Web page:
Budget snarl rekindles term limit debate
By GREGORY HERBERT
Capital News Service
LANSING – When the Legislature scrambled to resolve this year’s budget crisis and only narrowly avoided a complete state government shutdown, it took intensive debate and sleepless nights before lawmakers and the governor found a solution.
That showdown triggered widespread complaints that Michigan’s government is inefficient and needs reform.
As a result, Robert LaBrant, senior vice president of political affairs for the Michigan Chamber of Commerce, is pushing for a constitutional change of the Legislature’s term limits, calling the current limits “institutionalized inexperience.”
At present, a person may serve up to three two-year terms in the House and up to two four-year terms in the Senate, totaling a maximum of 14 years.
LaBrant called the limits “draconian” and proposed allowing members to serve a total of 12 years in the Legislature. The time could be served either in the House or Senate, or in any combination.
“Twelve years gives enough time to develop some kind of leadership,” said LaBrant, who pointed out that some members get to be committee chairs in their first term and even House speaker in their second.
The proposal would allow members to serve twice as long in the House and four more years in the Senate.
The realignment would help curb “pogo stick campaigners,” LaBrant said. Many times after their first term, legislators are already looking for the next office.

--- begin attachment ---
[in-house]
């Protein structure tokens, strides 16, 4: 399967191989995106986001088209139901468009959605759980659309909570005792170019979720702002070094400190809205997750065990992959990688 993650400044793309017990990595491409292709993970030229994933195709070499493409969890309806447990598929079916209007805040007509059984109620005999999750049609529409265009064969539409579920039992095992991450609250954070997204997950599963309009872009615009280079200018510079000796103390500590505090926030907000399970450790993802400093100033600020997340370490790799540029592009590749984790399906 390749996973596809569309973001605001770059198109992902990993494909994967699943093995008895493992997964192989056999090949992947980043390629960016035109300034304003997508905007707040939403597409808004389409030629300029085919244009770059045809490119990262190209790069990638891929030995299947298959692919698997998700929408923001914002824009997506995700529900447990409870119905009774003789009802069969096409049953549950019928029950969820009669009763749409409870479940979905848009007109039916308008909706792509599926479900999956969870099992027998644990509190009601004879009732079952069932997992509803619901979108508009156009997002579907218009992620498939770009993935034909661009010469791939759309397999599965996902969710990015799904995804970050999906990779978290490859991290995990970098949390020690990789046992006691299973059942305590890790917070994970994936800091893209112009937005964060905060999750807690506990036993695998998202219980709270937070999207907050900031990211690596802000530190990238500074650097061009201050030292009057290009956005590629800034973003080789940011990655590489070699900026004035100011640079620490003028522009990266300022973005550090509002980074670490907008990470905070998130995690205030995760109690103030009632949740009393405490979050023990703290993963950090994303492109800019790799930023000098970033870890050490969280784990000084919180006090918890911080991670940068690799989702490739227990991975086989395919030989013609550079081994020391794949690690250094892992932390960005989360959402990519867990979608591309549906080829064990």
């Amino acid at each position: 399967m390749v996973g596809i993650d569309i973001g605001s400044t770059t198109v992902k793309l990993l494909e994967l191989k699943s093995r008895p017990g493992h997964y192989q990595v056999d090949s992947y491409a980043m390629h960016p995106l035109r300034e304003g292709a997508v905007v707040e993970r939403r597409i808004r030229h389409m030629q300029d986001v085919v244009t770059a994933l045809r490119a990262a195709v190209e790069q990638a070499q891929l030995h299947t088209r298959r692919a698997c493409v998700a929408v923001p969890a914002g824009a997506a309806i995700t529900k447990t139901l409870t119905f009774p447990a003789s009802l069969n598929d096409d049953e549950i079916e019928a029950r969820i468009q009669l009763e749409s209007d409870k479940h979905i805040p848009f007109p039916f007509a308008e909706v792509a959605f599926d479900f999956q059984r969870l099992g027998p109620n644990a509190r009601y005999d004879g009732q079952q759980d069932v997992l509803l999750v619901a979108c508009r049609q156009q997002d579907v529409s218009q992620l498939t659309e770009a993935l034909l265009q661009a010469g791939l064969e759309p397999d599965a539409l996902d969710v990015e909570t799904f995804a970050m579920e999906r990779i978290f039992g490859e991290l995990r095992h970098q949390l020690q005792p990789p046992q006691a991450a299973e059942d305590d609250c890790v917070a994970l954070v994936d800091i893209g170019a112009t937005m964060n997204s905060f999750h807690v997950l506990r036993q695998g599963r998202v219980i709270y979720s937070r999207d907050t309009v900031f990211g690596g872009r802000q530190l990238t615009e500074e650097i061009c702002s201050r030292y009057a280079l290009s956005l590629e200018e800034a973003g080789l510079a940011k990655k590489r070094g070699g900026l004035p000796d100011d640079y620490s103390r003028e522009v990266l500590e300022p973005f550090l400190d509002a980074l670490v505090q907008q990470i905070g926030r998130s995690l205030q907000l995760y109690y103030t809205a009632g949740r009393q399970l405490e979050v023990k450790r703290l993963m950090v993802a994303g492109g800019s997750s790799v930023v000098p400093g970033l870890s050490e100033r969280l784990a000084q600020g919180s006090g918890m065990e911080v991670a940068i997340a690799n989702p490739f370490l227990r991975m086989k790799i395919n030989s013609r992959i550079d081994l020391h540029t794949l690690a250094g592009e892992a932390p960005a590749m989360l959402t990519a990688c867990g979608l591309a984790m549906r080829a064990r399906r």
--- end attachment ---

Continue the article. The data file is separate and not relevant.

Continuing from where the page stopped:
More focused and experienced legislators would make better policy, he said.
LaBrant’s proposal would also require the Legislature to pass a budget by every June 30, three months before the start of a new fiscal year. If lawmakers miss that deadline, the Legislature would be forced to hold a continuous session without pay until budget problems are resolved.
John Chamberlain, chair of the Michigan branch of Common Cause, also supports a change in term limits.
“I do think that term limits have proved to be dysfunctional for the Michigan Legislature,” said Chamberlain. “It’s time to try something different.”
Common Cause is a nonpartisan advocacy organization.
Chamberlain agreed that more experienced legislators would help the government run more efficiently and possibly avoid another budget crisis.
“The art of compromise is not something you learn in a short period of time,” he said.
Chamberlain called the proposed term limit change a “step in the right direction,”
Former Attorney Gen. Frank J. Kelley is opposed to any term limits and said that the Legislature is the “last place where inexperience is needed.”
Kelley, who campaigned against term limits while in office, called them illogical and said that elections are the solution to inadequate legislators.
In addition, Kelley said that forcing legislators to approve a budget by June 30 is unnecessary, saying, “I would like to think that this year’s experience wouldn’t happen again.”
Any change in term limits would require a voter-approved constitutional amendment. To get the amendment on a statewide ballot, the chamber would need to spend roughly $1.2 million to gather enough signatures on a petition or gain the support of two-thirds of the Legislature, LaBrant said.
Chamberlain said he is not optimistic that the proposal would win enough votes, saying that constitutional amendments are hard to pass, even for good reasons.
According to the National Conference of State Legislatures, as of 2006, 15 states had term-limit laws.
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© 2007, Capital News Service, Michigan State University School of Journalism